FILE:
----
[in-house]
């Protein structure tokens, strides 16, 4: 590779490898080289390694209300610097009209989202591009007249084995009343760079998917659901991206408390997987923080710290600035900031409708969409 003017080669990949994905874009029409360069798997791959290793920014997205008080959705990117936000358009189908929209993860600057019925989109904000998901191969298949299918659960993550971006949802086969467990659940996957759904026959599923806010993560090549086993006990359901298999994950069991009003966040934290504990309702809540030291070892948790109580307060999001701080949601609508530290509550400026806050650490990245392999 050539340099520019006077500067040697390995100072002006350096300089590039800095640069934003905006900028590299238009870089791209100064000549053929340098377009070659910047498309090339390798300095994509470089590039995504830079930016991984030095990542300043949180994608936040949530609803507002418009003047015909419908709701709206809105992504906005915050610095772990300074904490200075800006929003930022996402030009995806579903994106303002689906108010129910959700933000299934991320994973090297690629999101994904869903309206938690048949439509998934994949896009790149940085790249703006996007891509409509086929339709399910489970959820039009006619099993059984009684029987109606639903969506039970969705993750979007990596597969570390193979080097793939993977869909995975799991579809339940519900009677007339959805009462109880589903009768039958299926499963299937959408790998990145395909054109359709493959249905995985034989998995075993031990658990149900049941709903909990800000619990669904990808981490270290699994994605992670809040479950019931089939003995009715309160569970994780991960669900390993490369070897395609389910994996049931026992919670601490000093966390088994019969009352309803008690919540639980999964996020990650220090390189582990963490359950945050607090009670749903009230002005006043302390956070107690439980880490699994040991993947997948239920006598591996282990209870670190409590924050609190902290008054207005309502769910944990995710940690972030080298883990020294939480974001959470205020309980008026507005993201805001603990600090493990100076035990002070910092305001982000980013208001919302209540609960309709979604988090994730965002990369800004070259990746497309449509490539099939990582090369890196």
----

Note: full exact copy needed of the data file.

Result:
[in-house]
């Protein structure tokens, strides 16, 4: 590779490898080289390694209300610097009209989202591009007249084995009343760079998917659901991206408390997987923080710290600035900031409708969409 003017080669990949994905874009029409360069798997791959290793920014997205008080959705990117936000358009189908929209993860600057019925989109904000998901191969298949299918659960993550971006949802086969467990659940996957759904026959599923806010993560090549086993006990359901298999994950069991009003966040934290504990309702809540030291070892948790109580307060999001701080949601609508530290509550400026806050650490990245392999 050539340099520019006077500067040697390995100072002006350096300089590039800095640069934003905006900028590299238009870089791209100064000549053929340098377009070659910047498309090339390798300095994509470089590039995504830079930016991984030095990542300043949180994608936040949530609803507002418009003047015909419908709701709206809105992504906005915050610095772990300074904490200075800006929003930022996402030009995806579903994106303002689906108010129910959700933000299934991320994973090297690629999101994904869903309206938690048949439509998934994949896009790149940085790249703006996007891509409509086929339709399910489970959820039009006619099993059984009684029987109606639903969506039970969705993750979007990596597969570390193979080097793939993977869909995975799991579809339940519900009677007339959805009462109880589903009768039958299926499963299937959408790998990145395909054109359709493959249905995985034989998995075993031990658990149900049941709903909990800000619990669904990808981490270290699994994605992670809040479950019931089939003995009715309160569970994780991960669900390993490369070897395609389910994996049931026992919670601490000093966390088994019969009352309803008690919540639980999964996020990650220090390189582990963490359950945050607090009670749903009230002005006043302390956070107690439980880490699994040991993947997948239920006598591996282990209870670190409590924050609190902290008054207005309502769910944990995710940690972030080298883990020294939480974001959470205020309980008026507005993201805001603990600090493990100076035990002070910092305001982000980013208001919302209540609960309709979604988090994730965002990369800004070259990746497309449509490539099939990582090369890196």